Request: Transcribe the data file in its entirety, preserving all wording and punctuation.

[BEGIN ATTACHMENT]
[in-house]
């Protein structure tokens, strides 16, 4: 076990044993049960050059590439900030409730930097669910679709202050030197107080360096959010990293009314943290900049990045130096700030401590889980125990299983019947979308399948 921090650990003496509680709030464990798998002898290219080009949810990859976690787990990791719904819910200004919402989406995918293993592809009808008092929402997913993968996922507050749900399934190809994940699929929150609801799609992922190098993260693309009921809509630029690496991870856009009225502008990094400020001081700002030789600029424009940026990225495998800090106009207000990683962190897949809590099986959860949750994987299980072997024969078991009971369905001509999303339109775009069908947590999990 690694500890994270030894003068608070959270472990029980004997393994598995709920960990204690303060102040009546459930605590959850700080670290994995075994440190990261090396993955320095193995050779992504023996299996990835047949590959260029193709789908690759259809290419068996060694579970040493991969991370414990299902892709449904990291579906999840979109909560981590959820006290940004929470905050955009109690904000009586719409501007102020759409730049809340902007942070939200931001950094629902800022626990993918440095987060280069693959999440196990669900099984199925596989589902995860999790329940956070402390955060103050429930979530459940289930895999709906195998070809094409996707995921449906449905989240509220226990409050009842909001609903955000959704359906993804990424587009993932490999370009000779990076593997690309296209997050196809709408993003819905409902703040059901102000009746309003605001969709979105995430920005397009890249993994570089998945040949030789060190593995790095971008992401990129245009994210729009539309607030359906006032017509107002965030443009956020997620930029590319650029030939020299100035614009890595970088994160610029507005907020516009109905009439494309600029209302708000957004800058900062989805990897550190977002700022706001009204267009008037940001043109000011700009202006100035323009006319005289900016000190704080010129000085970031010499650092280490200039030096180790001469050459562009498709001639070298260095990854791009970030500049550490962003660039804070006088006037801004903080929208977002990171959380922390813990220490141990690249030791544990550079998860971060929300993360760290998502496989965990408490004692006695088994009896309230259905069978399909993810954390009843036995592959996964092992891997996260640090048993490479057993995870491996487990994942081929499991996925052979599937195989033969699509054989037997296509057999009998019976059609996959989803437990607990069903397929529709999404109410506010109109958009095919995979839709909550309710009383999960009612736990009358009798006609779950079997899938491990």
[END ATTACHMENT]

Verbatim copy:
[in-house]
């Protein structure tokens, strides 16, 4: 076990044993049960050059590439900030409730930097669910679709202050030197107080360096959010990293009314943290900049990045130096700030401590889980125990299983019947979308399948 921090650990003496509680709030464990798998002898290219080009949810990859976690787990990791719904819910200004919402989406995918293993592809009808008092929402997913993968996922507050749900399934190809994940699929929150609801799609992922190098993260693309009921809509630029690496991870856009009225502008990094400020001081700002030789600029424009940026990225495998800090106009207000990683962190897949809590099986959860949750994987299980072997024969078991009971369905001509999303339109775009069908947590999990 690694500890994270030894003068608070959270472990029980004997393994598995709920960990204690303060102040009546459930605590959850700080670290994995075994440190990261090396993955320095193995050779992504023996299996990835047949590959260029193709789908690759259809290419068996060694579970040493991969991370414990299902892709449904990291579906999840979109909560981590959820006290940004929470905050955009109690904000009586719409501007102020759409730049809340902007942070939200931001950094629902800022626990993918440095987060280069693959999440196990669900099984199925596989589902995860999790329940956070402390955060103050429930979530459940289930895999709906195998070809094409996707995921449906449905989240509220226990409050009842909001609903955000959704359906993804990424587009993932490999370009000779990076593997690309296209997050196809709408993003819905409902703040059901102000009746309003605001969709979105995430920005397009890249993994570089998945040949030789060190593995790095971008992401990129245009994210729009539309607030359906006032017509107002965030443009956020997620930029590319650029030939020299100035614009890595970088994160610029507005907020516009109905009439494309600029209302708000957004800058900062989805990897550190977002700022706001009204267009008037940001043109000011700009202006100035323009006319005289900016000190704080010129000085970031010499650092280490200039030096180790001469050459562009498709001639070298260095990854791009970030500049550490962003660039804070006088006037801004903080929208977002990171959380922390813990220490141990690249030791544990550079998860971060929300993360760290998502496989965990408490004692006695088994009896309230259905069978399909993810954390009843036995592959996964092992891997996260640090048993490479057993995870491996487990994942081929499991996925052979599937195989033969699509054989037997296509057999009998019976059609996959989803437990607990069903397929529709999404109410506010109109958009095919995979839709909550309710009383999960009612736990009358009798006609779950079997899938491990």